Competing for Capital: The Diffusion of Bilateral Investment Treaties, 1960-2000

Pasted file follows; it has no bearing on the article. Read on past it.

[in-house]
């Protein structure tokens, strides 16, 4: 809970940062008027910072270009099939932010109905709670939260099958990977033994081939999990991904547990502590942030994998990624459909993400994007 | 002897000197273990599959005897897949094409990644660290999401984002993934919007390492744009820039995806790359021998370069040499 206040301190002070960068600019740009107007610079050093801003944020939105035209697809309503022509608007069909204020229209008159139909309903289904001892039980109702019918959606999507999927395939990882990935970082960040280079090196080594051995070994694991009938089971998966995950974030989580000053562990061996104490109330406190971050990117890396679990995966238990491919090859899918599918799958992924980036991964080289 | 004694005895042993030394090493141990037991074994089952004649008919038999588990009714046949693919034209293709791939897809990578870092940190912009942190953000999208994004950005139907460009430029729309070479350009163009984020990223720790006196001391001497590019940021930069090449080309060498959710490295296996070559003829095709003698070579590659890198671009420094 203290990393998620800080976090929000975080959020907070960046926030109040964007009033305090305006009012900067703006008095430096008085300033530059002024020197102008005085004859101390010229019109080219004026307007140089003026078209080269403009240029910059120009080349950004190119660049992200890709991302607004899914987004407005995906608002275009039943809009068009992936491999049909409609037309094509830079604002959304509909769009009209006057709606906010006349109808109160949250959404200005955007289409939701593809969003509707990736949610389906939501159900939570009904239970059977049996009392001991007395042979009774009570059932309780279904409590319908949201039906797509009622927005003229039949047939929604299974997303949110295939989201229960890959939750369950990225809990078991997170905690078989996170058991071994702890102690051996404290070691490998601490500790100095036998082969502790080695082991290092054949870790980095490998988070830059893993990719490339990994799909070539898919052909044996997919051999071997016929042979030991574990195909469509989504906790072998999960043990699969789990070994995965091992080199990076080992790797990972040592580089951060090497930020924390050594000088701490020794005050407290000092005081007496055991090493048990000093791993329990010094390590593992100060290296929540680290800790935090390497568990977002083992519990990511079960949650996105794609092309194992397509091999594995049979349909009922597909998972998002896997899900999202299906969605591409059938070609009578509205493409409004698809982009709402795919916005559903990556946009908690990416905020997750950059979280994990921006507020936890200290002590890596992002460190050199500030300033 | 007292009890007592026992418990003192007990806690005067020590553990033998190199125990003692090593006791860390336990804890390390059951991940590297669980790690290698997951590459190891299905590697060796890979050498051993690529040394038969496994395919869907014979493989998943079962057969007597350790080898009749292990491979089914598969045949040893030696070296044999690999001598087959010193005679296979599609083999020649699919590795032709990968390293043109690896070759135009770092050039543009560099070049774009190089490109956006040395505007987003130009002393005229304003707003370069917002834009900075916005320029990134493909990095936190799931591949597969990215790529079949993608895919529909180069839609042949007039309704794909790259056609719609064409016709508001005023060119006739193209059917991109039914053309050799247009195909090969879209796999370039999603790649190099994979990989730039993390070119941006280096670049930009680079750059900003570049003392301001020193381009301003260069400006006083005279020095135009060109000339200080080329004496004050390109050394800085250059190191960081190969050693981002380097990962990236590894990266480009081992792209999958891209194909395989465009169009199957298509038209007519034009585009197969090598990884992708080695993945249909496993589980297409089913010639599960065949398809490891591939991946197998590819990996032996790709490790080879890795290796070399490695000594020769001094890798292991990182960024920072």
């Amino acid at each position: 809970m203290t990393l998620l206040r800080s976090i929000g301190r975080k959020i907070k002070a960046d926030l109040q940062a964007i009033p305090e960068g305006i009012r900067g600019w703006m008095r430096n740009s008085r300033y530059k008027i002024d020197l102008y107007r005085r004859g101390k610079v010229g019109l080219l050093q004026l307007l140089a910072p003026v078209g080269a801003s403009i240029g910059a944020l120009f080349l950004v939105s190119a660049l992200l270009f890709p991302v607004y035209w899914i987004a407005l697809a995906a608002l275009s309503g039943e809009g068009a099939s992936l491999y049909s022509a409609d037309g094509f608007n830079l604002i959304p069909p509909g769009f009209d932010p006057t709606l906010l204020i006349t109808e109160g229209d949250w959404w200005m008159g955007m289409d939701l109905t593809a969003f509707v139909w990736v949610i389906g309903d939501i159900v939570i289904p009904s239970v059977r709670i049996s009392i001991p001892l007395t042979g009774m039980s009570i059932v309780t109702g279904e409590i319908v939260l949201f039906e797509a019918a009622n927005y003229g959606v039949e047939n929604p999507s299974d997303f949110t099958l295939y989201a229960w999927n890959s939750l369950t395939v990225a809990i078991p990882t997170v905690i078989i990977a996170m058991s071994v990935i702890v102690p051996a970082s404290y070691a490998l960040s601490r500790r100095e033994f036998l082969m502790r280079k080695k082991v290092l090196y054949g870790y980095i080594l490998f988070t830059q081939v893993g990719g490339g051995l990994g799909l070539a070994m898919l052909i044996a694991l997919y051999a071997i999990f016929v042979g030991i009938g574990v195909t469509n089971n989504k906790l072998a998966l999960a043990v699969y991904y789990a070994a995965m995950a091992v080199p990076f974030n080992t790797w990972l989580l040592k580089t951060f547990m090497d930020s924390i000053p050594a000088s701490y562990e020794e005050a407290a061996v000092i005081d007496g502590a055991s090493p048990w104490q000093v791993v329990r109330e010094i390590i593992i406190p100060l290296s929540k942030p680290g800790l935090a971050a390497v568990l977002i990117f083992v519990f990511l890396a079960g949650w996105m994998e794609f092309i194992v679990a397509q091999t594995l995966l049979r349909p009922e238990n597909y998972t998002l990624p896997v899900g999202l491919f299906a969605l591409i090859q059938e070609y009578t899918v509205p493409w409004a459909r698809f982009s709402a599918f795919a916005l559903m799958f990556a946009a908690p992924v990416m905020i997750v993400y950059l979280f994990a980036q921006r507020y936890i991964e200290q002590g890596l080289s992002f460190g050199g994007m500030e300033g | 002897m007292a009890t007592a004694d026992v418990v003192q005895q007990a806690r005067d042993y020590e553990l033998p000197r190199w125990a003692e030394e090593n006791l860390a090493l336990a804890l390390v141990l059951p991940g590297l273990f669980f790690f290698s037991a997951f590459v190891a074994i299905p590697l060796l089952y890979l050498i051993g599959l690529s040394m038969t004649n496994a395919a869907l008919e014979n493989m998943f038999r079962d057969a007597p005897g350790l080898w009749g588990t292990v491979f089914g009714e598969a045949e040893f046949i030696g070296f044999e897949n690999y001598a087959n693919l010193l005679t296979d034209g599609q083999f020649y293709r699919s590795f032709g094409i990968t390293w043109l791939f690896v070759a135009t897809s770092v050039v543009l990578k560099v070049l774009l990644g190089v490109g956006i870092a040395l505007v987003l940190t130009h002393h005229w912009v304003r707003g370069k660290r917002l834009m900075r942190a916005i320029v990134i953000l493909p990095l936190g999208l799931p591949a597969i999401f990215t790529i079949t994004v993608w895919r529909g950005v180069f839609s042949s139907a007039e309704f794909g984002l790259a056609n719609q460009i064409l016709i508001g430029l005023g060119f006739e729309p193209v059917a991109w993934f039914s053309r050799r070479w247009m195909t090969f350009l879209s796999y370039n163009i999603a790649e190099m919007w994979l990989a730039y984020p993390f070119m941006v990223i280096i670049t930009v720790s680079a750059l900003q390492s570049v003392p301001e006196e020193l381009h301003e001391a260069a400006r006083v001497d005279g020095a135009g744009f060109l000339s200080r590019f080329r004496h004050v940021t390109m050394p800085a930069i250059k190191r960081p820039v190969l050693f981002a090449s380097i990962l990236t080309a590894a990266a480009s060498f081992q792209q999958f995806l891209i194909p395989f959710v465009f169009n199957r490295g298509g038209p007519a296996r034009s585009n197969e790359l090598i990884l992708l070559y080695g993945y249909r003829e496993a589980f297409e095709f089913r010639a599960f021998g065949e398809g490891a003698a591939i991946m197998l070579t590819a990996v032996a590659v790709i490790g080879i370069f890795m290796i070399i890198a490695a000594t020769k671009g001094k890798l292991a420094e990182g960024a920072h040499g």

Abstract: Over the past forty-five years, bilateral investment treaties (BITs) have become the most important international legal mechanism for the encouragement and governance of foreign direct investment. Their proliferation over the past two decades in particular has been phenomenal. These intergovernmental treaties typically grant extensive rights to foreign investors, including protection of contractual rights and the right to international arbitration in the event of an investment dispute. We argue that the spread of BITs is driven by international competition among potential host countries - typically developing countries - for foreign direct investment. We design and test three different measures of competition. The evidence suggests that potential hosts are more likely to sign BITs when their competitors have done so. We also control for diffusion via coercion, social learning, and cultural networks. We find some evidence that coercion plays a role, but less support for learning or cultural explanations. Our main finding is that diffusion in this case is associated with competitive economic pressures among developing countries to capture a share of foreign investment. We are agnostic at this point about the benefits of this competition for development.